Recognize When Your Baby is Overwhelmed 

For a baby who has been at home with one or two primary caregivers for a few months, a room full of people could easily get overwhelming. Use the 5 S’s (swaddle, suck, side, sway and shhh) to reduce external stimulus and calm baby. Also considering creating a relaxation space wherever you are traveling. This can be a space for you, your baby, and partner to relax and get away from the crowd. Consider inviting in one or two people at a time, rather than passing baby around. Bring a portable crib or bassinet to make this space a safe one for baby to sleep in. And, just like feeding times should stay as consistent as possible, try to make nap times consistent as well. 

Make an Exit Strategy 

One easy way to make sure you and your baby stay relaxed is by setting parameters for the visit ahead of time. If someone is coming over to your house, ask them to come for a specific amount of time like dinner, a walk, or an afternoon nap. Be straightforward with your communication, and don’t be afraid to say, “We are going to get ready for bed. Thanks for coming over and bringing us dinner. Please don’t forget your dish!” If you are traveling, you can also say when you have to leave by or make it clear what times you will be visiting. If you are staying with a family member or friend, you can also say you are going to bed (or put baby to bed and slip away, too).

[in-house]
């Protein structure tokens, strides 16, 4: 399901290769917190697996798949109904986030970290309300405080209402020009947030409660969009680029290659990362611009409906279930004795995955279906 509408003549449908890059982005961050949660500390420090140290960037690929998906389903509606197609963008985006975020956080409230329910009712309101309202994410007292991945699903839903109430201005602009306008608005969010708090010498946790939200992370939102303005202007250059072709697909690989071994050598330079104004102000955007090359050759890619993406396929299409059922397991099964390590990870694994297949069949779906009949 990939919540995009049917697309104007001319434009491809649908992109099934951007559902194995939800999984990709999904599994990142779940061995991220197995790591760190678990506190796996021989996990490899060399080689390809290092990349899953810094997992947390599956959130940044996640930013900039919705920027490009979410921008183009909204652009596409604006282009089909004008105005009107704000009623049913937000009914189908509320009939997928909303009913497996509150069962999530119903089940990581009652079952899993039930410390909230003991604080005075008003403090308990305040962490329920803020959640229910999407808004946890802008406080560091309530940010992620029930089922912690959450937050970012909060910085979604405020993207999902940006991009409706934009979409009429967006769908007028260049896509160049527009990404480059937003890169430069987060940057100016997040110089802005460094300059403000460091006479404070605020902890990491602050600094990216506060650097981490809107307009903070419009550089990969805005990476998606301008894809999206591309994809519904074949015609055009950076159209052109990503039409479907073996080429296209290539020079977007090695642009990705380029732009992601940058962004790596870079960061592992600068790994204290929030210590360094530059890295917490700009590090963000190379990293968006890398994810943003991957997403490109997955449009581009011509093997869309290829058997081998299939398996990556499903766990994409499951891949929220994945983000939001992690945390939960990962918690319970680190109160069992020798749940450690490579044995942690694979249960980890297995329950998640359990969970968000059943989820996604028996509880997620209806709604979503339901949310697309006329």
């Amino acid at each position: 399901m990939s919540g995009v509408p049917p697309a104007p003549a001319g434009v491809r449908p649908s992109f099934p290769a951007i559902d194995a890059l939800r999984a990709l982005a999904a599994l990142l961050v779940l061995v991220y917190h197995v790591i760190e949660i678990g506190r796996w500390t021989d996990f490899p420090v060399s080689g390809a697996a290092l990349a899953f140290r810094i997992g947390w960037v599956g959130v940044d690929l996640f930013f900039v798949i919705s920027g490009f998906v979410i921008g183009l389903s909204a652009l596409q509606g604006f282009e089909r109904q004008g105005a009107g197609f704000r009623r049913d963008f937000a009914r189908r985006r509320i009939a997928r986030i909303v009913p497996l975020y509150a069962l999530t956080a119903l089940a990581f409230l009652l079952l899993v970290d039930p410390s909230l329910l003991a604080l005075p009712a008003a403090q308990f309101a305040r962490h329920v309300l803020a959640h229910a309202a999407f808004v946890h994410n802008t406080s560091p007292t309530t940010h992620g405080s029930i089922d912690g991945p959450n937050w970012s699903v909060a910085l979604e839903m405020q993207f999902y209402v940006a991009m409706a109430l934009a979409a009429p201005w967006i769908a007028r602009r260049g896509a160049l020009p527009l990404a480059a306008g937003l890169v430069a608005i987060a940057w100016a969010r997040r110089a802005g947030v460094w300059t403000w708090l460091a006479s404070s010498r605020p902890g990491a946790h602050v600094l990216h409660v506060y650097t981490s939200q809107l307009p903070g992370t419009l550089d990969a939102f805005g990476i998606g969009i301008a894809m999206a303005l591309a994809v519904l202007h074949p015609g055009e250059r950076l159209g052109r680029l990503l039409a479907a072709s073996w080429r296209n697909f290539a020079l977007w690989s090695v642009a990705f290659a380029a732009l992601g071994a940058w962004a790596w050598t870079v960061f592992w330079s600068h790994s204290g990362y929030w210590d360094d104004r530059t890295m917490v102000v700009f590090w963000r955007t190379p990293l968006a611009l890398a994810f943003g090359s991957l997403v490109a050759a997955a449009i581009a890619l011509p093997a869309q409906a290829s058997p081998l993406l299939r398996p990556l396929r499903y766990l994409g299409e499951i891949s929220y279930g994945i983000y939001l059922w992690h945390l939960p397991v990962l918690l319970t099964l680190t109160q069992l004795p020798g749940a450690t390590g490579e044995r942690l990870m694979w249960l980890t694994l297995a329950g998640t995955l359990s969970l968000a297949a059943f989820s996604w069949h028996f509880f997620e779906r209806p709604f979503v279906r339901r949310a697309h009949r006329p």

The holidays with your new baby are a great time to make memories and see people we haven’t seen in a long time. But, the memories are even sweeter when we are as relaxed and healthy as possible. 

The term ethical screentime sounds like an oxymoron.  No way they both exist at the same time.  But what if it can?

Screens are a part of our life.  As adults, more and more of the functions we used as individual and private services are being moved onto a smart device for easier, faster, and more immediate interaction.

However, as parents, we are warned almost constantly about the dangers of screen time for kids. 

Also, we know the charm and magic of childhood are that the imaginations and curiosity of children explode, hypothetically, when allowed to play.  Playing in this way often does not happen when screens are around.